In assessing whether the complaint in this case states a claim on which relief may be granted, the standards under Fed.R.Civ.P. 12(b)(6), as stated in Ashcroft v. Iqbal, 556 U.S. 662, 677-79 (2009), and in Bell Atlantic Corp. v. Twombly, 550 U.S. 544, 555-57 (2007), are applied. Hill v. Lappin, 630 F.3d 468, 470-71 (6th Cir. 2010). “Accepting all well-pleaded allegations in the complaint as true, the Court ‘consider[s] the factual allegations in [the] complaint to determine if they plausibly suggest an entitlement to relief.'” Williams v. Curtin, 631 F.3d 380, 383 (6th Cir. 2011) (quoting Iqbal, 556 U.S. at 681) (alteration in original). “[P]leadings that . . . are no more than conclusions . . . are not entitled to the assumption of truth. While legal conclusions can provide the framework of a complaint, they must be supported by factual allegations.” Iqbal, 556 U.S. at 679; see also Twombly, 550 U.S. at 555 n.3 (“Rule 8(a)(2) still requires a ‘showing, ' rather than a blanket assertion, of entitlement to relief. Without some factual allegation in the complaint, it is hard to see how a claimant could satisfy the requirement of providing not only ‘fair notice' of the nature of the claim, but also ‘grounds' on which the claim rests.”).

         “A complaint can be frivolous either factually or legally. Any complaint that is legally frivolous would ipso facto fail to state a claim upon which relief can be granted.” Hill, 630 F.3d at 470 (citing Neitzke v. Williams, 490 U.S. 319, 325, 328-29 (1989)).

Whether a complaint is factually frivolous under §§ 1915A(b)(1) and 1915(e)(2)(B)(i) is a separate issue from whether it fails to state a claim for relief. Statutes allowing a complaint to be dismissed as frivolous give “judges not only the authority to dismiss a claim based on an indisputably meritless legal theory, but also the unusual power to pierce the veil of the complaint's factual allegations and dismiss those claims whose factual contentions are clearly baseless.” Neitzke, 490 U.S. at 327, 109 S.Ct. 1827 (interpreting 28 U.S.C. § 1915). Unlike a dismissal for failure to state a claim, where a judge must accept all factual allegations as true, Iqbal, 129 S.Ct. at 1949-50, a judge does not have to accept “fantastic or delusional” factual allegations as true in prisoner complaints that are reviewed for frivolousness. Neitzke, 490 U.S. at 327-28, 109 S.Ct. 1827.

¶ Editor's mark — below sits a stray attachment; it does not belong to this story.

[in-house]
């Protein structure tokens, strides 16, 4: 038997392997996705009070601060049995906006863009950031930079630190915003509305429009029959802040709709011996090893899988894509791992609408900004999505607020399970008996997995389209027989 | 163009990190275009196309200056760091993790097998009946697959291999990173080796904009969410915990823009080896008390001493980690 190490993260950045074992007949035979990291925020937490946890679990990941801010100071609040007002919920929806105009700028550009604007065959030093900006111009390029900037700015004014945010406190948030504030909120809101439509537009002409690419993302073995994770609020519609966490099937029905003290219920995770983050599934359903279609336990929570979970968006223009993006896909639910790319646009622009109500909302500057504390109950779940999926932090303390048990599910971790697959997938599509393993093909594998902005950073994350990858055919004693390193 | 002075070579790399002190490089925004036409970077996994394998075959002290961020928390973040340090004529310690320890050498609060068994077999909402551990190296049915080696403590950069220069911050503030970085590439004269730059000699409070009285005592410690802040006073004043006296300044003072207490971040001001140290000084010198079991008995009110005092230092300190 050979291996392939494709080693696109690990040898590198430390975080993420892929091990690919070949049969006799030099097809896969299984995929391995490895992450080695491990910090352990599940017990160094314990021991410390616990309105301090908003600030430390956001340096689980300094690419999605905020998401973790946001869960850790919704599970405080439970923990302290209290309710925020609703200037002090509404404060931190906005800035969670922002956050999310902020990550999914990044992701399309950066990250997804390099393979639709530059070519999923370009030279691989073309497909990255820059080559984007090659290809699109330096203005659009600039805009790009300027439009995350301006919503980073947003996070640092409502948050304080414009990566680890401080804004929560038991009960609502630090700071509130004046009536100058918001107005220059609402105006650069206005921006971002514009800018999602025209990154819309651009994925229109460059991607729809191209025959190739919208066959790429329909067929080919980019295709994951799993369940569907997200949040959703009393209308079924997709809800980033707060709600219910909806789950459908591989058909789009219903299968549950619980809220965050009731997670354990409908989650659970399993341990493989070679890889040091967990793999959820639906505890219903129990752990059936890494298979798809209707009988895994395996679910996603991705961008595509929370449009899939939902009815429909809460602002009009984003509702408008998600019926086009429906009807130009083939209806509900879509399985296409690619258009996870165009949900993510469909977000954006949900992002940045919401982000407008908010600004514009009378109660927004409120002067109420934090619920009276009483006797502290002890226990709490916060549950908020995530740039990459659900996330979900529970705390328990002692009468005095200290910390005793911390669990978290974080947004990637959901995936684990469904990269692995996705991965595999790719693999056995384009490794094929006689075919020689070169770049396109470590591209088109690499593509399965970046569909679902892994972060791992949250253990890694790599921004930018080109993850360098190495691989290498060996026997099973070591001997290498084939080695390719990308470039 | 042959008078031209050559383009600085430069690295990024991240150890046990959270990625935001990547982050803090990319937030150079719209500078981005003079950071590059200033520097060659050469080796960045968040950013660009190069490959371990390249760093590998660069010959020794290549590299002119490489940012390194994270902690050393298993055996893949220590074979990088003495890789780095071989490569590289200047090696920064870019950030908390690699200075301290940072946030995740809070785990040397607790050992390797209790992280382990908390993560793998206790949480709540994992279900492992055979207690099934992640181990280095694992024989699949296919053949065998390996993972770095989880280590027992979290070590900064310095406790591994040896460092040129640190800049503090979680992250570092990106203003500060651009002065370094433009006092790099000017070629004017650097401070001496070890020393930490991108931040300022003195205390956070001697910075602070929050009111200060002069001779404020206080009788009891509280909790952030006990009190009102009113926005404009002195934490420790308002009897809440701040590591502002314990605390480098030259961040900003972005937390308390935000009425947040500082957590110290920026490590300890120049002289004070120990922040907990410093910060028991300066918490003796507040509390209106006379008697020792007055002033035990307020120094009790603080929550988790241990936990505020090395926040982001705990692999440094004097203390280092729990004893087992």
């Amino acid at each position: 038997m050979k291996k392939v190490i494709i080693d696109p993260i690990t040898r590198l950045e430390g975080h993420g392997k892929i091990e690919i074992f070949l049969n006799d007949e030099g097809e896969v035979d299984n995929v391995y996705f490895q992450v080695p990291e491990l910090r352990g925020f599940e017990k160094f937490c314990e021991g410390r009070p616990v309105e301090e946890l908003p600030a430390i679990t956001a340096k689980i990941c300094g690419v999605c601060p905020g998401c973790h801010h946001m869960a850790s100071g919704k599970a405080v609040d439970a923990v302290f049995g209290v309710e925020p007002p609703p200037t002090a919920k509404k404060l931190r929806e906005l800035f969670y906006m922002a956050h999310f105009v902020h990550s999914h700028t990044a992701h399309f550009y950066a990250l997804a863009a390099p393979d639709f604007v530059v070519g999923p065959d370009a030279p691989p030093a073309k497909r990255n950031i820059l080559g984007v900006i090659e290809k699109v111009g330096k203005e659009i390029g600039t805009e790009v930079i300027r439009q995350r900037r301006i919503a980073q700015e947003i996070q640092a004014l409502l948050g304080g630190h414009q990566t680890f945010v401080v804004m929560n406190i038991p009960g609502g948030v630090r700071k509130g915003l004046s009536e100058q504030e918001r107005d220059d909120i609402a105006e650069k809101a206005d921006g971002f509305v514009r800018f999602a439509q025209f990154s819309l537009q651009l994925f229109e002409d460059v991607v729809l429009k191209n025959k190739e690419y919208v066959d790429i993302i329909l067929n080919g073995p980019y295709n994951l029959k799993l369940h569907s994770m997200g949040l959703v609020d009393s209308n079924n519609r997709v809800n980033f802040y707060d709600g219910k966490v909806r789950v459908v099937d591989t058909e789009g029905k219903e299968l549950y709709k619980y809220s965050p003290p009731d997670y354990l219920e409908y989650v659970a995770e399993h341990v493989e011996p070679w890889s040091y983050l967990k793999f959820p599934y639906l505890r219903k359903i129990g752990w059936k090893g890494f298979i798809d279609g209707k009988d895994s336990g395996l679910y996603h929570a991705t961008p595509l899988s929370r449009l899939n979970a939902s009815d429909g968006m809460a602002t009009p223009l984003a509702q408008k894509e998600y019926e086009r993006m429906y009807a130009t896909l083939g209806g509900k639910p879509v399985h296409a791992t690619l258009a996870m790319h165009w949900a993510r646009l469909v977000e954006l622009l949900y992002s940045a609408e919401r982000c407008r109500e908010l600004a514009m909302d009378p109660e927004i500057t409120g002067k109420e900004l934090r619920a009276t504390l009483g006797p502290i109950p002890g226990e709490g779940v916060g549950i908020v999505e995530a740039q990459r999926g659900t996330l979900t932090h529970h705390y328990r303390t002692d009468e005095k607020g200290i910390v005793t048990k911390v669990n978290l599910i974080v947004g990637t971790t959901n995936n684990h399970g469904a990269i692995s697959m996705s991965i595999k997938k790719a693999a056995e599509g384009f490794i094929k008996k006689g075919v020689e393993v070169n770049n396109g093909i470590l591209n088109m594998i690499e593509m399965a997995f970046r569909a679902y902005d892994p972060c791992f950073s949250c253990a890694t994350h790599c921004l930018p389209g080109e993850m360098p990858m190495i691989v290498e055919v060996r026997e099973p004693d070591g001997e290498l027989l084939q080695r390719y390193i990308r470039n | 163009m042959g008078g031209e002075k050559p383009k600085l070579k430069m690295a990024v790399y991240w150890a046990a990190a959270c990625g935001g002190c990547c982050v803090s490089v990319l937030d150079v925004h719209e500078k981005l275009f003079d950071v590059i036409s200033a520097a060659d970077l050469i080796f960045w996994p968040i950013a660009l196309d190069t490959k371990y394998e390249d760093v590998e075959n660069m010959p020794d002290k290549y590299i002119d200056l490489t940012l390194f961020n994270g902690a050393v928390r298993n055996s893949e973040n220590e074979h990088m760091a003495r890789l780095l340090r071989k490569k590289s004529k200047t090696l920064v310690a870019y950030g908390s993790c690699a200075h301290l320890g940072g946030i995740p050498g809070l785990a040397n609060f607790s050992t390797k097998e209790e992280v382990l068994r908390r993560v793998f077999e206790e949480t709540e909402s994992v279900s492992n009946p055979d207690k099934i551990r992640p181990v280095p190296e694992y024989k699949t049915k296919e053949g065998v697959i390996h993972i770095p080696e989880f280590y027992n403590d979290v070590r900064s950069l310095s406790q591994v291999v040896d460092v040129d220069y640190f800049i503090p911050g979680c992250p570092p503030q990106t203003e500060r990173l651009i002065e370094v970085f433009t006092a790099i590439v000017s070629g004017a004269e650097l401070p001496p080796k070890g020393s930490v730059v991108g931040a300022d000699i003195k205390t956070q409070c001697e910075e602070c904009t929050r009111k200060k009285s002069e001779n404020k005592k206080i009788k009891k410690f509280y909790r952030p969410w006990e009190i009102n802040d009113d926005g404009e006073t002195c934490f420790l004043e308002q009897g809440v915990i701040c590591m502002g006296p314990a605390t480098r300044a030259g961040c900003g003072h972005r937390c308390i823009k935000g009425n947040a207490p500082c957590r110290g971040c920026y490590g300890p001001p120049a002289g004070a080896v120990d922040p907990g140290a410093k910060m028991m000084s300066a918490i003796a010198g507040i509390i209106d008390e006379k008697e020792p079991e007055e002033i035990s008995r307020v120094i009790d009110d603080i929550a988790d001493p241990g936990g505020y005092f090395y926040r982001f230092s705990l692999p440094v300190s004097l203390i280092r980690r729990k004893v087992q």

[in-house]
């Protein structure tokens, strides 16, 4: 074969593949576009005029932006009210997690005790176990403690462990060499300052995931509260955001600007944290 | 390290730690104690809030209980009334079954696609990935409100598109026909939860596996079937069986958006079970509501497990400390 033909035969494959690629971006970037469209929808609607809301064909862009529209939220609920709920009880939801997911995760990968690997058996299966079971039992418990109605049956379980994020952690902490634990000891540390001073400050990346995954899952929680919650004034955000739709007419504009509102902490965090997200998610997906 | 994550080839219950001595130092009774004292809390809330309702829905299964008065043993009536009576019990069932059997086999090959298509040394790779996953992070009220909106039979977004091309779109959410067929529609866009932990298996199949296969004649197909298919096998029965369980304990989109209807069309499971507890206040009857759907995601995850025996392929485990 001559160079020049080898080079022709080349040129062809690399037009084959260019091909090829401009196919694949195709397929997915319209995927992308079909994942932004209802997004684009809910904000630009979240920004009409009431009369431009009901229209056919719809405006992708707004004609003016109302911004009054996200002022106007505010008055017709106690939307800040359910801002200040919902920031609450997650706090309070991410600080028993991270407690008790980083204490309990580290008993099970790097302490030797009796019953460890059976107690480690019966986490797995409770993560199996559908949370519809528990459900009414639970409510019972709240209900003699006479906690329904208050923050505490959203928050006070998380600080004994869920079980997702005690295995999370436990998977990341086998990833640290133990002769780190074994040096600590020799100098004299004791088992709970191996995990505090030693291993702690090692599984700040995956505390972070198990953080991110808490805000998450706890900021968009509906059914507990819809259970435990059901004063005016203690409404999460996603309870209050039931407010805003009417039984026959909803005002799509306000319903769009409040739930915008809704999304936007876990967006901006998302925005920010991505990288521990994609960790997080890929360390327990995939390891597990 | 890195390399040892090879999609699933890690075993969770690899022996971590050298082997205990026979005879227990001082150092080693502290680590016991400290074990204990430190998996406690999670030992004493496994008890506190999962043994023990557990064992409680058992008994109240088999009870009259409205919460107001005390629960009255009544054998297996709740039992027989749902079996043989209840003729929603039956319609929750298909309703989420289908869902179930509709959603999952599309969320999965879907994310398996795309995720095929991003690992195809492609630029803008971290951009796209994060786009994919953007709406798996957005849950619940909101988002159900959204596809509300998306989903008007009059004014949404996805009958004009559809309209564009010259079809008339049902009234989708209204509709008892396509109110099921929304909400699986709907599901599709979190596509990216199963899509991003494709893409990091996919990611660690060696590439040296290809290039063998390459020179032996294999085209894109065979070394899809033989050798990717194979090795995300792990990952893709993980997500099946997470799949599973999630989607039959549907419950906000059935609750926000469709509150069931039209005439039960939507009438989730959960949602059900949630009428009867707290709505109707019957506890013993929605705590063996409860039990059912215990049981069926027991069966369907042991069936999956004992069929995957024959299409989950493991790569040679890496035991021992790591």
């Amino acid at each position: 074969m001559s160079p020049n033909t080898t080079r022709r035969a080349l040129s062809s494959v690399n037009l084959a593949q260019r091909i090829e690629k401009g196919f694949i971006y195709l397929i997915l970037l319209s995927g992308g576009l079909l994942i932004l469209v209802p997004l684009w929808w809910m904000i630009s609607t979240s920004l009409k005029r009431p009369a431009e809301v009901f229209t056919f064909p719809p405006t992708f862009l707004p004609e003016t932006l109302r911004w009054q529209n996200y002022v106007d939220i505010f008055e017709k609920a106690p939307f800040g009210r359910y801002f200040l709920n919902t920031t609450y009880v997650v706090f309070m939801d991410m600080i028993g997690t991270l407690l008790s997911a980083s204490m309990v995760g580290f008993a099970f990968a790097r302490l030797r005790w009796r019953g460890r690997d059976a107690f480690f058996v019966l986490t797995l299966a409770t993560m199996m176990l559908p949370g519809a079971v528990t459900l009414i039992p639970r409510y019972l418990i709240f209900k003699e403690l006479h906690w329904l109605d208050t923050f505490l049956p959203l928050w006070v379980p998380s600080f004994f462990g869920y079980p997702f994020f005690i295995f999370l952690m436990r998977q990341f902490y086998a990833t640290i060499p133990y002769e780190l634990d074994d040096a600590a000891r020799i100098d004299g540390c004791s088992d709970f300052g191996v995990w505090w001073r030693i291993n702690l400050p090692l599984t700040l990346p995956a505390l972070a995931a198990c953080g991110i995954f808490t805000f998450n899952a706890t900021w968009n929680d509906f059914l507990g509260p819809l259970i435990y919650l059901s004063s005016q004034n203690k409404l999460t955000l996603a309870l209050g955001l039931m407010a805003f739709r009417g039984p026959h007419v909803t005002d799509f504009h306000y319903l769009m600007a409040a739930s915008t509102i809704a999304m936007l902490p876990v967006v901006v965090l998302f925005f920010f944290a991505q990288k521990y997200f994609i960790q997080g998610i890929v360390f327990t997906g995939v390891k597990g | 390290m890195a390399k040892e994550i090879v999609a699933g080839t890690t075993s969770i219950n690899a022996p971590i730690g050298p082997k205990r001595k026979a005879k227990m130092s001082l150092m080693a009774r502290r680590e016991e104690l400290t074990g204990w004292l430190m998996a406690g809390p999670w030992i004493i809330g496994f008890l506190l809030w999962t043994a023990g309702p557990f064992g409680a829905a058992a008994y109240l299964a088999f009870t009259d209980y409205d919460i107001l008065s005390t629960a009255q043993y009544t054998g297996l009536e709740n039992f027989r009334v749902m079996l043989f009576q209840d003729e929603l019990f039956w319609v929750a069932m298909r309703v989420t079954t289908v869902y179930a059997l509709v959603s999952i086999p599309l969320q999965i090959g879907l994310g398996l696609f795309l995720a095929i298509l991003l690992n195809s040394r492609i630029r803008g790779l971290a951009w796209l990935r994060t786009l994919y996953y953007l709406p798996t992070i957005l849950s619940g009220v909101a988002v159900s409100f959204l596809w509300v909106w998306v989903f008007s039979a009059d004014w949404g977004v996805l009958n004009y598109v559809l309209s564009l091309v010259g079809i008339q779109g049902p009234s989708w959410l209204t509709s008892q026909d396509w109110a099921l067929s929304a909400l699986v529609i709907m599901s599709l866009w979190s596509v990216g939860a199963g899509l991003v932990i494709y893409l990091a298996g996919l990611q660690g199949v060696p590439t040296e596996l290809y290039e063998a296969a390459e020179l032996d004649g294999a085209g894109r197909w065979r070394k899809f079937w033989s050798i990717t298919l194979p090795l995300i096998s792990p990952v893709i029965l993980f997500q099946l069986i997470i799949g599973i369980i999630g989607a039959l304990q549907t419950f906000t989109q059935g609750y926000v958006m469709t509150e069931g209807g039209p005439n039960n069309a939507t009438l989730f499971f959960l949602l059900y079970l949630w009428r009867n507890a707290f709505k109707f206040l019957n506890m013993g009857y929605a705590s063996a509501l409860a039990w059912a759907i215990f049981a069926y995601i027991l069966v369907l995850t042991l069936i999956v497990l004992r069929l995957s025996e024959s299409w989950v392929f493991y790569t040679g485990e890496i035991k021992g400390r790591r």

Id. at 471.

         “Pro se complaints are to be held ‘to less stringent standards than formal pleadings drafted by lawyers, ' and should therefore be liberally construed.” Williams, 631 F.3d at 383 (quoting Martin v. Overton, 391 F.3d 710, 712 (6th Cir. 2004)). Pro se litigants and prisoners are not exempt from the requirements of the Federal Rules of Civil Procedure. Wells v. Brown, 891 F.2d 591, 594 (6th Cir. 1989); see also Brown v. Matauszak, No. 09-2259, 2011 WL 285251, at *5 (6th Cir. Jan. 31, 2011) (affirming dismissal of pro se complaint for failure to comply with “unique pleading requirements” and stating “a court cannot ‘create a claim which [a plaintiff] has not spelled out in his pleading'”) (quoting Clark v. Nat'l Travelers Life Ins. Co., 518 F.2d 1167, 1169 (6th Cir. 1975)) (alteration in original); Payne v. Sec'y of Treas., 73 F. App'x 836, 837 (6th Cir. 2003) (affirming sua sponte dismissal of complaint pursuant to Fed.R.Civ.P. 8(a)(2) and stating, “[n]either this court nor the district court is required to create Payne's claim for her”); cf. Pliler v. Ford, 542 U.S. 225, 231 (2004) (“District judges have no obligation to act as counsel or paralegal to pro se litigants.”); Young Bok Song v. Gipson, 423 F. App'x 506, 510 (6th Cir. 2011) (“[W]e decline to affirmatively require courts to ferret out the strongest cause of action on ...